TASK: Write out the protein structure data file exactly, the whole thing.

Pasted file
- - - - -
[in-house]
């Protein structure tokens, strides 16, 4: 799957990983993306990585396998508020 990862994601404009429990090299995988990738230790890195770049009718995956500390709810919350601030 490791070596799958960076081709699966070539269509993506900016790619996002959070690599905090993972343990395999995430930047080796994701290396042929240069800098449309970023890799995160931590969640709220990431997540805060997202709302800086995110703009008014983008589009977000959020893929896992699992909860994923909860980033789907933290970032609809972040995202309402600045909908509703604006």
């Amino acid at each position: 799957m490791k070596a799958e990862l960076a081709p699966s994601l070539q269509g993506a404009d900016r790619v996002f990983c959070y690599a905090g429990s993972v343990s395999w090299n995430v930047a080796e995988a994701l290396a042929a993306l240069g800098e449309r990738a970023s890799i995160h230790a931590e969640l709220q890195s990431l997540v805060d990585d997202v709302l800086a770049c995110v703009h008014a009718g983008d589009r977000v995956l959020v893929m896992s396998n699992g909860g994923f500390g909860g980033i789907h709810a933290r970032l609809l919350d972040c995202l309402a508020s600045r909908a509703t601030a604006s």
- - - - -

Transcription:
[in-house]
């Protein structure tokens, strides 16, 4: 799957990983993306990585396998508020 990862994601404009429990090299995988990738230790890195770049009718995956500390709810919350601030 490791070596799958960076081709699966070539269509993506900016790619996002959070690599905090993972343990395999995430930047080796994701290396042929240069800098449309970023890799995160931590969640709220990431997540805060997202709302800086995110703009008014983008589009977000959020893929896992699992909860994923909860980033789907933290970032609809972040995202309402600045909908509703604006």
């Amino acid at each position: 799957m490791k070596a799958e990862l960076a081709p699966s994601l070539q269509g993506a404009d900016r790619v996002f990983c959070y690599a905090g429990s993972v343990s395999w090299n995430v930047a080796e995988a994701l290396a042929a993306l240069g800098e449309r990738a970023s890799i995160h230790a931590e969640l709220q890195s990431l997540v805060d990585d997202v709302l800086a770049c995110v703009h008014a009718g983008d589009r977000v995956l959020v893929m896992s396998n699992g909860g994923f500390g909860g980033i789907h709810a933290r970032l609809l919350d972040c995202l309402a508020s600045r909908a509703t601030a604006s």